Canine Separation is a serious anxiety that is very distressing for both dogs and their guardians. It is a condition can we see regularly in a shelter environment due to the confusion dogs experience by being separated from their owners through stray or surrender situations.
Below is an article written by our behavioural partners, Canine Foundations. To continue our learning and understanding of this disorder, we are hosting a Certified Workshop this evening with Julie Ott from Canine Foundations. The course starts at 5pm and runs until 9pm. Click here to register.
THE NATURE OF ATTACHMENT AND SEPARATION ANXIETY
Distress calls are thought to be a mammal’s most basic and earliest communication behaviour developed. This vocalization is developed by immature youth to maintain close contact to their parent as a means of protection against predators, cold, hunger and physical discomfort.
The presence of an adult produces a secure and calm emotion in the immature youth as their basic needs for warmth, food and protection are met. At the other end of the spectrum, separation stimulates a strong fear response in immature youth in order to keep them from straying too far from the safety of the den site.
The effects of separation heavily depend on the individual dog’s; degree of social drive, development of stress coping mechanisms, stress threshold, arousal threshold, level of attachment formed and level of exposure to separation.
Dogs that are raised in environments where they are not exposed to separation, or are exposed to separation in a way that reduces a strong fear response, fail to develop healthy coping mechanisms which leaves them vulnerable to developing separation anxiety.
The degenerative effects of chronic stress decreases the dog’s ability to problem solve thus impeding their ability to learn healthy coping mechanisms. This can lead the dog into a vicious cycle of falling into a state of helplessness when left alone which can lead to acute fear and anxiety.
SEPARATION ANXIETY VS FRUSTRATION
Many dogs display destructive behaviours when left alone by their owners. Few of them are actually suffering from a true case of separation anxiety. Separation frustration is derived by the dog finding social distance frustrating and therefore taking their frustration out on their environment, which alleviates their boredom.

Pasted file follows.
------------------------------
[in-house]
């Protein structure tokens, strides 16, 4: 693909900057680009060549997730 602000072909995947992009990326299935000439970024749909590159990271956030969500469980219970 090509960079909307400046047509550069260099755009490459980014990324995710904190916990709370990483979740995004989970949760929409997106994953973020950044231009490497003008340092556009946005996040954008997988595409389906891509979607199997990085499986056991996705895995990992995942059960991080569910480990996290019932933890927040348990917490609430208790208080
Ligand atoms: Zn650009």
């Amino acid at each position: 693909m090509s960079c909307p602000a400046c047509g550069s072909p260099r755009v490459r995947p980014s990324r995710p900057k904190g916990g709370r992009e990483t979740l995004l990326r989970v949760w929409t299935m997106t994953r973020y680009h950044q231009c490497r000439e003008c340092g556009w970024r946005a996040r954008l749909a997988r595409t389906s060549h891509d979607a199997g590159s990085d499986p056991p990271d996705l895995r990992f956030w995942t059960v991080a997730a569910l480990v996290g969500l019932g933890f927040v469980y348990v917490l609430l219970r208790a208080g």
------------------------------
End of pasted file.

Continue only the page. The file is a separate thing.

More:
Dogs often find social distance uncomfortable, to various different degrees, due to the fact that it is unnatural for a pack animal to be alone. Lack of adequate mental and physical energy outlets deplete the dog’s ability to cope with the feelings of boredom and unease caused by separation.
Dogs suffering from separation frustration / boredom often act out by destroying non personal items such as; plastic containers, garbage and recycling bins, carpets, furniture, etc. They tend to choose similar textured items every time. These same destructive behaviours are often witnessed when the owner is home and not paying attention to the dog in addition to when the dog is left alone.
Vocalization that occurs tends to be made in the mid to low tones suggesting a pushy yell rather than the distress call typically heard with separation anxiety. Dogs who have high energy levels and those with high intelligence are more likely to suffer from separation frustration as their special needs for physical and mental stimulation can be more then what their owner realizes. A dog suffering from separation frustration / boredom can slowly drift into a true case of separation anxiety if they find the stress of the frustration / boredom overwhelming
• Make sure you are meeting your dog’s individual needs for physical and mental exercise on a daily basis.
• A strong morning routine containing physical and mental exercise in addition to healthy attention and interaction with the owner will provide your dog with the ability to feel relaxed and calm throughout the day while you are gone.
• Keep to a solid routine of exercise and feeding to help create predictability for your dog.
• Expose your dog / puppy to various degrees of short and long intervals of separation as soon as you bring them home.
• Control your dog’s space resource when you are not home to limit the demand of making choices throughout the separation time. You can do this either by using a crate, laundry room, bedroom or basement.
• Make their time alone enjoyable by providing them with a food treat when you leave such as a; stuffed Kong, tricky treat ball or some other problem solving toy that releases food rewards.
• Play soft music in the room your dog is housed in to help drown out outside sounds that may be over stimulating or perceived as stressful to your dog.
• Close the drapes and blinds to reduce visual stimulant and help promote the concept of restful sleep.
• Avoid making a big fuss over your dog for 10 to 15 minutes before you leave the house.
• Ignore your dog, except to give directions, for the first 10 to 15 minutes after you arrive home.
• Do not allow your dog to control the attention resource in the home.
• Ignore any barking or whining for attention, while in the crate. Turn your back or leave the room but do not respond to any barking in any way.